The romance part gets more explored here with Miroku and Echika, and despite the major flaws in both of them, their relationship does make sense. I’m not even really sure if there’s so much of a relationship and moreso a co-dependency, but that’s a call for the reader to make I suppose.

Miroku does get a lot better in regards to personality after his conversation with Goi. He still shows some signs of sociopathy, mostly in the fact that it’s taking him an inordinate amount of time to understand that no matter how much of a bitch Risa was, it was wrong to kill her and Hikaru. Even by the end, he’s only starting to gain some modicum of remorse for it.

I will say one aspect that I thought was very disappointing was the lack of a final conversation with Yoshino. Everything he did beforehand was for Yoshino’s sake. He didn’t want her to ‘have’ to marry that rich businessman in order to support him, so he murdered Risa for the sake of her money, after justifying it by stating her death would be for the best for many people.

They don’t even speak together in all of the 20+ chapters beyond chapter 69. They do speak to each other when Miroku’s in prison, but we don’t see what she’s saying. Closure with her was necessary, in my opinion, yet we really got none. It’s kinda implied that maybe she did get married to that guy but maybe got together with Miroku’s old roommate after news of Miroku’s actions came to be public, but I could just be reading too much into it.

In the end, this was a fantastic story and a great character study. It starts to wane on you with all of its depressingly dark tones near the middle, but luckily you also start seeing the light at the end of the tunnel at chapter 70.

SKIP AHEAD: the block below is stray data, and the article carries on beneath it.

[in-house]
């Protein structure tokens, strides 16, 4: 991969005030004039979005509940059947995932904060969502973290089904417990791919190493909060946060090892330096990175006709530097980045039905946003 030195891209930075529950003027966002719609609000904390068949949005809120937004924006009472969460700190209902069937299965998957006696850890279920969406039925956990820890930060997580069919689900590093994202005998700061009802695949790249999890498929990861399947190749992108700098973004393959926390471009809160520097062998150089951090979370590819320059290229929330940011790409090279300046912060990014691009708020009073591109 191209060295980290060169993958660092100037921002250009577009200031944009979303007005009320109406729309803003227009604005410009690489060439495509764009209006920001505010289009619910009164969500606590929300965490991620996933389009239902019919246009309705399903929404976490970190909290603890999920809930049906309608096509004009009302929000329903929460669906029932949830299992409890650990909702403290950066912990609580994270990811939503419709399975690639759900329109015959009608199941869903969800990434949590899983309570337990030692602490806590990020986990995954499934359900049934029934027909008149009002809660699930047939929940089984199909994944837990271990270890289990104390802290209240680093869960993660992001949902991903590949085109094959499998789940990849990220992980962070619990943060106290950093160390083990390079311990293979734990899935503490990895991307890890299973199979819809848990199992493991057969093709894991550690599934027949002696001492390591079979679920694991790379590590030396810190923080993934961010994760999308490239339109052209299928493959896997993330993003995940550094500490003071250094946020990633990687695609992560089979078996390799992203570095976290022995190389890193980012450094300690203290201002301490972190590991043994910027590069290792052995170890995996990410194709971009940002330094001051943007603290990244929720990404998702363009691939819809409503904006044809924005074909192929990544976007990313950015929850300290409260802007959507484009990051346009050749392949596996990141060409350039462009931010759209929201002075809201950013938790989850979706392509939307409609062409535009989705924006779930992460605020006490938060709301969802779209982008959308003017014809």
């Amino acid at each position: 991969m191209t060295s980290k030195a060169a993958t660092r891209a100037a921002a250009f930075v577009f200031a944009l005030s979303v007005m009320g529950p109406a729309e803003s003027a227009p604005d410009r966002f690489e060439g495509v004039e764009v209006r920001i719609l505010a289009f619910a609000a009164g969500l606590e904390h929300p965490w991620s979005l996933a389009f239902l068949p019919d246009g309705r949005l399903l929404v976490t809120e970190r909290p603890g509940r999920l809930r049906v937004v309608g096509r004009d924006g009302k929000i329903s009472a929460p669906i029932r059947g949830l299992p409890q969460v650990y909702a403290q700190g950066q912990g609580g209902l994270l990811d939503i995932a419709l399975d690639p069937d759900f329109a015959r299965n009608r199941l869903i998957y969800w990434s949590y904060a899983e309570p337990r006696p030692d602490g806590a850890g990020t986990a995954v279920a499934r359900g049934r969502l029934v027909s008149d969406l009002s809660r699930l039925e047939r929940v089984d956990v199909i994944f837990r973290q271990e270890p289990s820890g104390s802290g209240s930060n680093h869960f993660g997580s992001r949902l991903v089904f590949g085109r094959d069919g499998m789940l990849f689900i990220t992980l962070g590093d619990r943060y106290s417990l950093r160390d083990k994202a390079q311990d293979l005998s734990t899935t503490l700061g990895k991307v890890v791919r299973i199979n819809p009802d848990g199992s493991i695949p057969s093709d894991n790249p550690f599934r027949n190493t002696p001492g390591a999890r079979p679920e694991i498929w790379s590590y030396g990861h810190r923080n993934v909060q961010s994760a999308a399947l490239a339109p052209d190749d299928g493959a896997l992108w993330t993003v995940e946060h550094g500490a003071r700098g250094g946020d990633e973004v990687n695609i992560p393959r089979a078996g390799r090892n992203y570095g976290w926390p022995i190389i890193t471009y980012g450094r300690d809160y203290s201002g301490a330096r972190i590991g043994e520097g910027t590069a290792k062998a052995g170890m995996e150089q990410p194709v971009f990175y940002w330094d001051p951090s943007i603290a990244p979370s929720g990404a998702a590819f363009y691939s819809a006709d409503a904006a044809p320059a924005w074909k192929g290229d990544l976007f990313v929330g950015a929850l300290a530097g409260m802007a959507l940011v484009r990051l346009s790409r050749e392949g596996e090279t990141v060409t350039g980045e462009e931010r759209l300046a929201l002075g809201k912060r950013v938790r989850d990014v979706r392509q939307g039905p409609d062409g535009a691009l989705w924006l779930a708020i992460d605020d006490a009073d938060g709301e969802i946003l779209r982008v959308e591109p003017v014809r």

The art is simply gorgeously detailed, even if Miroku’s face still got on my nerves sometimes. I know he’s not going to look fresh and proper since he’s struggling so much emotionally and mentally, but his expression hardly ever changes and his eyes just got to be depressing to look at. Then again, that’s probably the point. When he finally smiled near the end, I smiled with him because damn that was refreshing, even if the circumstances were sad.

Give this a look-see if you can stomach some really heavy and dark subject matter. It’s a great read.

Additional Information and Notes: Tsumi to Batsu was written and illustrated by Naoyuki Ochiai. It was published by Manga Action.

Volumes: 10

Chapters: 93

Year: 2007 – 2011

Recommended Audience: Very dark tones, attempted suicide, actual suicide, a couple sex scenes, full frontal nudity, rape from the previous section, prostitution and murder. 17+

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Paranoia Agent Review

Plot: A city is plagued by seemingly random attacks by Shounen Bat – a boy on golden rollerblades wielding a golden bent baseball bat. While hardly anyone pays attention to the first few attacks, the case continues to wrack up incidents as the true story behind Shounen Bat gets increasingly complicated and crazy.

Breakdown: Paranoia Agent is certainly one of the crazier and more thought-provoking anime I’ve watched. The series is kinda set up in an episodic way as most episodes focus on the story of one or two characters who are the current targets for Shounen Bat. The only linear aspects to most of the episodes are the detectives working on the case and Shounen Bat himself.